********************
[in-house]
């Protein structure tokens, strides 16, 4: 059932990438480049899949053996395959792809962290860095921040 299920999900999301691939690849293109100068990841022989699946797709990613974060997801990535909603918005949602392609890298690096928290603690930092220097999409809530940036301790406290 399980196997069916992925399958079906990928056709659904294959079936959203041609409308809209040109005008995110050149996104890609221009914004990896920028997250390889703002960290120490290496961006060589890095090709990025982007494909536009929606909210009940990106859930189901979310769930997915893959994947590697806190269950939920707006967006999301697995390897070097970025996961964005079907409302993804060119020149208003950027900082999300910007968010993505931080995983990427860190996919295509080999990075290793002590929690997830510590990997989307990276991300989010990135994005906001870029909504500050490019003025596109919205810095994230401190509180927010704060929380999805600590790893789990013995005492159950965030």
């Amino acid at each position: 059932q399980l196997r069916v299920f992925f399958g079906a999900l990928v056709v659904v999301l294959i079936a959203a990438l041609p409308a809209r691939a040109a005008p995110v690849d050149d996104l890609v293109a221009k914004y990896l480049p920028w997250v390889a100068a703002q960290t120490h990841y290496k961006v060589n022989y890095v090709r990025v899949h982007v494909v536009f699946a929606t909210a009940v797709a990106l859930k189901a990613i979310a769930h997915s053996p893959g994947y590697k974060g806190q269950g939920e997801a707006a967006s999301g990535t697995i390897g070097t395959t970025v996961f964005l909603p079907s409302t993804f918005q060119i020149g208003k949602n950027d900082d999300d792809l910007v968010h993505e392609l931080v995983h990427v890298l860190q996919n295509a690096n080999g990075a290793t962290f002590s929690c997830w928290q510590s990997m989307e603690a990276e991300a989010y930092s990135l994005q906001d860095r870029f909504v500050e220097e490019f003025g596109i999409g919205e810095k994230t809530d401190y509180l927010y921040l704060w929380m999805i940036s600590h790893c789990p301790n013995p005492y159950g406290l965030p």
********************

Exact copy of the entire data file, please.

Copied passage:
[in-house]
């Protein structure tokens, strides 16, 4: 059932990438480049899949053996395959792809962290860095921040 299920999900999301691939690849293109100068990841022989699946797709990613974060997801990535909603918005949602392609890298690096928290603690930092220097999409809530940036301790406290 399980196997069916992925399958079906990928056709659904294959079936959203041609409308809209040109005008995110050149996104890609221009914004990896920028997250390889703002960290120490290496961006060589890095090709990025982007494909536009929606909210009940990106859930189901979310769930997915893959994947590697806190269950939920707006967006999301697995390897070097970025996961964005079907409302993804060119020149208003950027900082999300910007968010993505931080995983990427860190996919295509080999990075290793002590929690997830510590990997989307990276991300989010990135994005906001870029909504500050490019003025596109919205810095994230401190509180927010704060929380999805600590790893789990013995005492159950965030």
């Amino acid at each position: 059932q399980l196997r069916v299920f992925f399958g079906a999900l990928v056709v659904v999301l294959i079936a959203a990438l041609p409308a809209r691939a040109a005008p995110v690849d050149d996104l890609v293109a221009k914004y990896l480049p920028w997250v390889a100068a703002q960290t120490h990841y290496k961006v060589n022989y890095v090709r990025v899949h982007v494909v536009f699946a929606t909210a009940v797709a990106l859930k189901a990613i979310a769930h997915s053996p893959g994947y590697k974060g806190q269950g939920e997801a707006a967006s999301g990535t697995i390897g070097t395959t970025v996961f964005l909603p079907s409302t993804f918005q060119i020149g208003k949602n950027d900082d999300d792809l910007v968010h993505e392609l931080v995983h990427v890298l860190q996919n295509a690096n080999g990075a290793t962290f002590s929690c997830w928290q510590s990997m989307e603690a990276e991300a989010y930092s990135l994005q906001d860095r870029f909504v500050e220097e490019f003025g596109i999409g919205e810095k994230t809530d401190y509180l927010y921040l704060w929380m999805i940036s600590h790893c789990p301790n013995p005492y159950g406290l965030p």